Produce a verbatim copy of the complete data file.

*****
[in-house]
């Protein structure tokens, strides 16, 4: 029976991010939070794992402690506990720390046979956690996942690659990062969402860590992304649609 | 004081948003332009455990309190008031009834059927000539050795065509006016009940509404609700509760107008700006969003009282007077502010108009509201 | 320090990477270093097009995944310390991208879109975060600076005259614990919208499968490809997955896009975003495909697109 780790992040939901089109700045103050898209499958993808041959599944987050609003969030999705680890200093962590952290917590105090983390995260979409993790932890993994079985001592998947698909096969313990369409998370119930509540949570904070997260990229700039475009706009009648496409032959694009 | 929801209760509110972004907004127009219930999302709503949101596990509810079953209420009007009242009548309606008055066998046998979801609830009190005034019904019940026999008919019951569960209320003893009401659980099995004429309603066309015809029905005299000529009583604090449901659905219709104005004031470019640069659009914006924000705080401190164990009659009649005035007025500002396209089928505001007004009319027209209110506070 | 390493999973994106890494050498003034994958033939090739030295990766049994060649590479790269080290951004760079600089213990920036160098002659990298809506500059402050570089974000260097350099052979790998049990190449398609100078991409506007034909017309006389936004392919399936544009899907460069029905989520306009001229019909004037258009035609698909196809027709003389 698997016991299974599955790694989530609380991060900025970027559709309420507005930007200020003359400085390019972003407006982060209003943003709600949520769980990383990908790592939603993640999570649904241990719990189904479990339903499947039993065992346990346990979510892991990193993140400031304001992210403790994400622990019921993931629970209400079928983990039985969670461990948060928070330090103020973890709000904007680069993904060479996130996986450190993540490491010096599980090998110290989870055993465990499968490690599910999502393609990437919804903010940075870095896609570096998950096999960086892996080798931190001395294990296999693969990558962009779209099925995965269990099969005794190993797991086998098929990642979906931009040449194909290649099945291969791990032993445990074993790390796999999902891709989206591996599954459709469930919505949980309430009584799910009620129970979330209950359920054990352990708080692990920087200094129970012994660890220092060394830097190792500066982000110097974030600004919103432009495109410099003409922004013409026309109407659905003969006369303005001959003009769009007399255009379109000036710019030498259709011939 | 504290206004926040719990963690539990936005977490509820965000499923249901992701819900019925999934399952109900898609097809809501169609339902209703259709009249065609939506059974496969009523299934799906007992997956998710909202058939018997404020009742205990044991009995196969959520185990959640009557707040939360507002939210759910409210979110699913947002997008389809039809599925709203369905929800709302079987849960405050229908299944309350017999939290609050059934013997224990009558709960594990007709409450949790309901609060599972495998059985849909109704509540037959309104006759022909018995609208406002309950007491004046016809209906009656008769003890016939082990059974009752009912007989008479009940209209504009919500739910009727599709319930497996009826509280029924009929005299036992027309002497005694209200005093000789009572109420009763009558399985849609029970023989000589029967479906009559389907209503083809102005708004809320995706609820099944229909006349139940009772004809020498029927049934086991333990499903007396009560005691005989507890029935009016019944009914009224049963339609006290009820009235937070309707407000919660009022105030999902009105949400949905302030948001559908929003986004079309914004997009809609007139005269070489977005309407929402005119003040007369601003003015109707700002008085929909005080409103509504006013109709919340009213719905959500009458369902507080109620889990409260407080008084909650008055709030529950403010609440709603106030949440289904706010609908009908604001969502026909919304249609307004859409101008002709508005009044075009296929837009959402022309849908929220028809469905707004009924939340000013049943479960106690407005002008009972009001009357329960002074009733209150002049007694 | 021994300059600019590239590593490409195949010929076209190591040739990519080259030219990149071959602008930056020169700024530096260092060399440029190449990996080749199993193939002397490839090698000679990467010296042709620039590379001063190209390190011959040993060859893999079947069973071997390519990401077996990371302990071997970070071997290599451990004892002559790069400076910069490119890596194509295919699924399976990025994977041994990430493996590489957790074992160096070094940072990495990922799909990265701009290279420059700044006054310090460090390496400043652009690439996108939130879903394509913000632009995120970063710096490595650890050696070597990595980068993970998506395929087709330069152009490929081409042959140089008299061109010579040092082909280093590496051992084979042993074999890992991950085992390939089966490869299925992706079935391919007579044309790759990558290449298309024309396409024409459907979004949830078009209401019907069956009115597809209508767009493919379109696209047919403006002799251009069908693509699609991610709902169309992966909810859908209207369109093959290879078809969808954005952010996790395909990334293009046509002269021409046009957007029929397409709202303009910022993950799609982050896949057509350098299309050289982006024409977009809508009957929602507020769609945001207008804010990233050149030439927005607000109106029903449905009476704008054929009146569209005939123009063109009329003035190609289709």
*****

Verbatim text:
[in-house]
């Protein structure tokens, strides 16, 4: 029976991010939070794992402690506990720390046979956690996942690659990062969402860590992304649609 | 004081948003332009455990309190008031009834059927000539050795065509006016009940509404609700509760107008700006969003009282007077502010108009509201 | 320090990477270093097009995944310390991208879109975060600076005259614990919208499968490809997955896009975003495909697109 780790992040939901089109700045103050898209499958993808041959599944987050609003969030999705680890200093962590952290917590105090983390995260979409993790932890993994079985001592998947698909096969313990369409998370119930509540949570904070997260990229700039475009706009009648496409032959694009 | 929801209760509110972004907004127009219930999302709503949101596990509810079953209420009007009242009548309606008055066998046998979801609830009190005034019904019940026999008919019951569960209320003893009401659980099995004429309603066309015809029905005299000529009583604090449901659905219709104005004031470019640069659009914006924000705080401190164990009659009649005035007025500002396209089928505001007004009319027209209110506070 | 390493999973994106890494050498003034994958033939090739030295990766049994060649590479790269080290951004760079600089213990920036160098002659990298809506500059402050570089974000260097350099052979790998049990190449398609100078991409506007034909017309006389936004392919399936544009899907460069029905989520306009001229019909004037258009035609698909196809027709003389 698997016991299974599955790694989530609380991060900025970027559709309420507005930007200020003359400085390019972003407006982060209003943003709600949520769980990383990908790592939603993640999570649904241990719990189904479990339903499947039993065992346990346990979510892991990193993140400031304001992210403790994400622990019921993931629970209400079928983990039985969670461990948060928070330090103020973890709000904007680069993904060479996130996986450190993540490491010096599980090998110290989870055993465990499968490690599910999502393609990437919804903010940075870095896609570096998950096999960086892996080798931190001395294990296999693969990558962009779209099925995965269990099969005794190993797991086998098929990642979906931009040449194909290649099945291969791990032993445990074993790390796999999902891709989206591996599954459709469930919505949980309430009584799910009620129970979330209950359920054990352990708080692990920087200094129970012994660890220092060394830097190792500066982000110097974030600004919103432009495109410099003409922004013409026309109407659905003969006369303005001959003009769009007399255009379109000036710019030498259709011939 | 504290206004926040719990963690539990936005977490509820965000499923249901992701819900019925999934399952109900898609097809809501169609339902209703259709009249065609939506059974496969009523299934799906007992997956998710909202058939018997404020009742205990044991009995196969959520185990959640009557707040939360507002939210759910409210979110699913947002997008389809039809599925709203369905929800709302079987849960405050229908299944309350017999939290609050059934013997224990009558709960594990007709409450949790309901609060599972495998059985849909109704509540037959309104006759022909018995609208406002309950007491004046016809209906009656008769003890016939082990059974009752009912007989008479009940209209504009919500739910009727599709319930497996009826509280029924009929005299036992027309002497005694209200005093000789009572109420009763009558399985849609029970023989000589029967479906009559389907209503083809102005708004809320995706609820099944229909006349139940009772004809020498029927049934086991333990499903007396009560005691005989507890029935009016019944009914009224049963339609006290009820009235937070309707407000919660009022105030999902009105949400949905302030948001559908929003986004079309914004997009809609007139005269070489977005309407929402005119003040007369601003003015109707700002008085929909005080409103509504006013109709919340009213719905959500009458369902507080109620889990409260407080008084909650008055709030529950403010609440709603106030949440289904706010609908009908604001969502026909919304249609307004859409101008002709508005009044075009296929837009959402022309849908929220028809469905707004009924939340000013049943479960106690407005002008009972009001009357329960002074009733209150002049007694 | 021994300059600019590239590593490409195949010929076209190591040739990519080259030219990149071959602008930056020169700024530096260092060399440029190449990996080749199993193939002397490839090698000679990467010296042709620039590379001063190209390190011959040993060859893999079947069973071997390519990401077996990371302990071997970070071997290599451990004892002559790069400076910069490119890596194509295919699924399976990025994977041994990430493996590489957790074992160096070094940072990495990922799909990265701009290279420059700044006054310090460090390496400043652009690439996108939130879903394509913000632009995120970063710096490595650890050696070597990595980068993970998506395929087709330069152009490929081409042959140089008299061109010579040092082909280093590496051992084979042993074999890992991950085992390939089966490869299925992706079935391919007579044309790759990558290449298309024309396409024409459907979004949830078009209401019907069956009115597809209508767009493919379109696209047919403006002799251009069908693509699609991610709902169309992966909810859908209207369109093959290879078809969808954005952010996790395909990334293009046509002269021409046009957007029929397409709202303009910022993950799609982050896949057509350098299309050289982006024409977009809508009957929602507020769609945001207008804010990233050149030439927005607000109106029903449905009476704008054929009146569209005939123009063109009329003035190609289709």